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Challenging questions about change

“When we are no longer able to change a situation, we are challenged to change ourselves.” – Viktor E. Frankl

Have you ever wondered why the subject of change can provoke strong emotions?

Back in the fixed-line age of last century(!) when timed local calls were first floated by our national carrier, there was a tsunami of public rejection. Just five year later when Motorola and Nokia were offering us the new-new thing, that same ‘public’ jumped on board without questioning the fact that they would be billed on the basis of timed local calls.

I’ve heard individuals describe themselves in interviews as either good or bad at handling change. Typically it’s not as black and white as that, as we all respond to change differently, and how change per se is introduced to us, can impact our emotional and cognitive response.

  1. Do you understand your response to change?

When reflecting on your past responses to change, both in your personal and professional spheres, are you aware of what underpins your behaviour? A move interstate, a teenager pushing back, a new housing development going up next door, a relationship breakup, a new boss, a bad accident? In ‘work speak’, I’m alluding to our motivators, those forces that drive our individual and team responses to change that impact productivity.

This is a great question to ponder separately, not only when you’re interviewing a potential candidate for your organisation. Consider how you personally affect change in your organisation, how change affects your team, or broadly others in your workplace.

I often challenge candidates by asking: “When you do decide to embrace change, are you pretty loyal to that change… particularly when you are convinced it is the right decision?” I might also pose a behavioural question such as, “What is your best example of a time when you have embraced a significant change, only to discover that you might have been better off taking a more measured approach?” This is a great way of helping an individual recognise that of course, whichever way they manage change, it’s likely they handle it differently to others.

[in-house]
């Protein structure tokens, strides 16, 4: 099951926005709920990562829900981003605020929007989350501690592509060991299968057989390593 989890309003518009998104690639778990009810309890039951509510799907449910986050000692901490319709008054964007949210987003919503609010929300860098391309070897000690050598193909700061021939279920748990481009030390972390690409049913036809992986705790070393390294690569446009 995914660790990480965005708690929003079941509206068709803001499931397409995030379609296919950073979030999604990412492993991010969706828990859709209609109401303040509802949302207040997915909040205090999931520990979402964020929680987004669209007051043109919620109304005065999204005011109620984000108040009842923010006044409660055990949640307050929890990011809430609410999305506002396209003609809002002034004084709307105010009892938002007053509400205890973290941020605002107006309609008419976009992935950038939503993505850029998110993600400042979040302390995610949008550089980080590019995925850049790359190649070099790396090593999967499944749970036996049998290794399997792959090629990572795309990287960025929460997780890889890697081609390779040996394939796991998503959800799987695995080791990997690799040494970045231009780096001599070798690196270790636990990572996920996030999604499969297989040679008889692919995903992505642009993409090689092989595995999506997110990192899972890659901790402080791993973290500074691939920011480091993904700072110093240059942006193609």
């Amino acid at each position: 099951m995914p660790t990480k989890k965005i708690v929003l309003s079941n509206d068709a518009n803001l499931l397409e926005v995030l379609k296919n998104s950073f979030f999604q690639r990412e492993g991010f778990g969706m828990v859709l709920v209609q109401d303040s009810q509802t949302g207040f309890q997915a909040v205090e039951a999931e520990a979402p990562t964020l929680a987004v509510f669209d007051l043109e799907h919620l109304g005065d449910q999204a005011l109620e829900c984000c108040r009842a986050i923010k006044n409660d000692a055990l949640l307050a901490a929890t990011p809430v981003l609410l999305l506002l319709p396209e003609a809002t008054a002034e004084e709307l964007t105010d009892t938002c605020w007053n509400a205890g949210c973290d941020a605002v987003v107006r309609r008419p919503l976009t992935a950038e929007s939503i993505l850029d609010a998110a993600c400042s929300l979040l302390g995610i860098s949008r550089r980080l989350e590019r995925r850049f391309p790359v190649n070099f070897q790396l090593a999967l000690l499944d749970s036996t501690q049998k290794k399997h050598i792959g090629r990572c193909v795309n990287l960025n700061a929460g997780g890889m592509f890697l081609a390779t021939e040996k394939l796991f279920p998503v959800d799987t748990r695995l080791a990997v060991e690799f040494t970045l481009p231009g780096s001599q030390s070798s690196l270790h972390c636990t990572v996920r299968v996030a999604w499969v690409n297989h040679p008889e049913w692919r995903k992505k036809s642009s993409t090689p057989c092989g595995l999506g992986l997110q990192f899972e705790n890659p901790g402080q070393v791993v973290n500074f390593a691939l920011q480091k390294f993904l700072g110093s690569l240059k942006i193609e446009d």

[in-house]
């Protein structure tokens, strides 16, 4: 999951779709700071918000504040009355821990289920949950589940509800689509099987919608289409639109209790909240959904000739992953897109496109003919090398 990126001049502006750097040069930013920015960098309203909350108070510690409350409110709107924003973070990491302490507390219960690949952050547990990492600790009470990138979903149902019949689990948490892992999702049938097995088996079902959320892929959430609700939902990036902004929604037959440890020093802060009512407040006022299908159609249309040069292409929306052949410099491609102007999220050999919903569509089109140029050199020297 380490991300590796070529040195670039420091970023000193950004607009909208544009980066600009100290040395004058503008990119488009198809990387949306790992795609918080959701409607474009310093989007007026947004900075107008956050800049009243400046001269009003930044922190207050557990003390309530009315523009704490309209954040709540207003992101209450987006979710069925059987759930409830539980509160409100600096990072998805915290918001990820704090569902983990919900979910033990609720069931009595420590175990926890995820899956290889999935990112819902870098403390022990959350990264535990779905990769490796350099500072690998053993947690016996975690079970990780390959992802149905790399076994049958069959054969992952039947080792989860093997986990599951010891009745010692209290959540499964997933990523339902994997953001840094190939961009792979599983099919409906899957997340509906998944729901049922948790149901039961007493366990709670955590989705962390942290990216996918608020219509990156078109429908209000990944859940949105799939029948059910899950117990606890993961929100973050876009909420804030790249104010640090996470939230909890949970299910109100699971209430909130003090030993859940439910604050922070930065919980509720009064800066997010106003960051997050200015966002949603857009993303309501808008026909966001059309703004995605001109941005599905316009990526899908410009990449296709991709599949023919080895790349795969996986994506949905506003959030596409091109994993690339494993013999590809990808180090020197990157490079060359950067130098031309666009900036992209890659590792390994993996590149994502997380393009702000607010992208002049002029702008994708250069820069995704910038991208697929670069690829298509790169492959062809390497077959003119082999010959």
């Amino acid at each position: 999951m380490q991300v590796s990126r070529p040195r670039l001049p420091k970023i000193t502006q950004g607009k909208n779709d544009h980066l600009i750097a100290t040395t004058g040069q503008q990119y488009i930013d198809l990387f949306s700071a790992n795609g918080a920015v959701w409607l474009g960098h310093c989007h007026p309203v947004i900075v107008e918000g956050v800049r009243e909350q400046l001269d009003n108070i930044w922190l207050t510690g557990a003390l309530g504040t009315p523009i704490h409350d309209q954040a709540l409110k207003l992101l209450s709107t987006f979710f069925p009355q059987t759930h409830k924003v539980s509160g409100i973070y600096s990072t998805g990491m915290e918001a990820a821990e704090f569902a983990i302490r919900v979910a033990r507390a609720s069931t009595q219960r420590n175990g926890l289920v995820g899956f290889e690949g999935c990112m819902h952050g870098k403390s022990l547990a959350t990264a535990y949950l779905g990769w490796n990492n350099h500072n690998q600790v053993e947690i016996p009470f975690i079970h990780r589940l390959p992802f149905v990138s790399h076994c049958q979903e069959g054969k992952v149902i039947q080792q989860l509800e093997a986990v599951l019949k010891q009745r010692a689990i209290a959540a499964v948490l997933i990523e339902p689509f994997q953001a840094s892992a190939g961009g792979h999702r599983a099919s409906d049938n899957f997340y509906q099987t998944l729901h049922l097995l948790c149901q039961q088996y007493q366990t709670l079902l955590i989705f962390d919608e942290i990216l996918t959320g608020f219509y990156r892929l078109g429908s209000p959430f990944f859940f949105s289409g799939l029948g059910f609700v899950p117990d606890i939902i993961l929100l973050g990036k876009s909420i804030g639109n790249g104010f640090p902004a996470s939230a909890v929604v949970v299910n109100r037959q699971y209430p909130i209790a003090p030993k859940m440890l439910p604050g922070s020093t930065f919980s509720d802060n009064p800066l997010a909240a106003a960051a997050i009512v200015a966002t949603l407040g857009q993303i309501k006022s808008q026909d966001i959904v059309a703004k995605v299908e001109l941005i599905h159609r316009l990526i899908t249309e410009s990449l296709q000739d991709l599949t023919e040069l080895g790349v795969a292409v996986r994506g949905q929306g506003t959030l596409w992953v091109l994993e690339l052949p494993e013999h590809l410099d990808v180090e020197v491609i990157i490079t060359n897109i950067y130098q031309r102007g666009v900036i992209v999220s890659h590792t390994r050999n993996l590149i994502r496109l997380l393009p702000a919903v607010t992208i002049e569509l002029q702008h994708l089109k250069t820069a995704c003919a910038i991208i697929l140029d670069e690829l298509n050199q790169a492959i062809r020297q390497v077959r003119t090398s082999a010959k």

When you challenge yourself on this question, you might also find it helpful to consider how your motivations are orientated. For example, are they past, present or future orientated? What impact might that have on how you embrace change and help others embrace it as well?

  1. Talk it over or lose the advantage

When we remember that we each hold different motivators, it helps us to understand how we respond to change differently. Research such as that presented by Abraham Maslow and Deci & Ryan, also tells us that what you expect and believe are critical to your ability to embrace or reject change. Your experience, skills, knowledge and sense of self-esteem are also important factors.

Do you know what truly motivates you when it comes to change? What about your team members? Most of us think we know what motivates our behaviour and therefore, how to motivate others we work with. I wonder if we do really know, or just think we know.

Having insight into your own personality, in turn helps you to understand others, particularly on the subject of adaptability to change. At the senior leadership level it goes much deeper than personality profiling; research by Edward Deci and Richard Ryan suggests personality informs approximately 30% of how we are motivated at any given moment. Context is ‘king’ when we talk about change, which means deeply exploring the situation in our conversations with candidates or colleagues.

How do others rate you and your team when it comes to leading or embracing change? What assumptions might you or others be making, and how do these impact the wider organisation?

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Posted in Slade Education, Slade Executive, The world @work

The nuances of effective feedback

When Robyn, a great candidate referred by a trusted source, crashed and burned in an interview, I asked if she might be open to discussing how she felt about the interview. “Yes please!” This led to a great two-way conversation. But what if I had said, “You were terrible at interview and you have to take on the feedback I’m about to give you.”?

One of the most important skills we can all acquire is the gift of masterful feedback, both giving it and receiving it.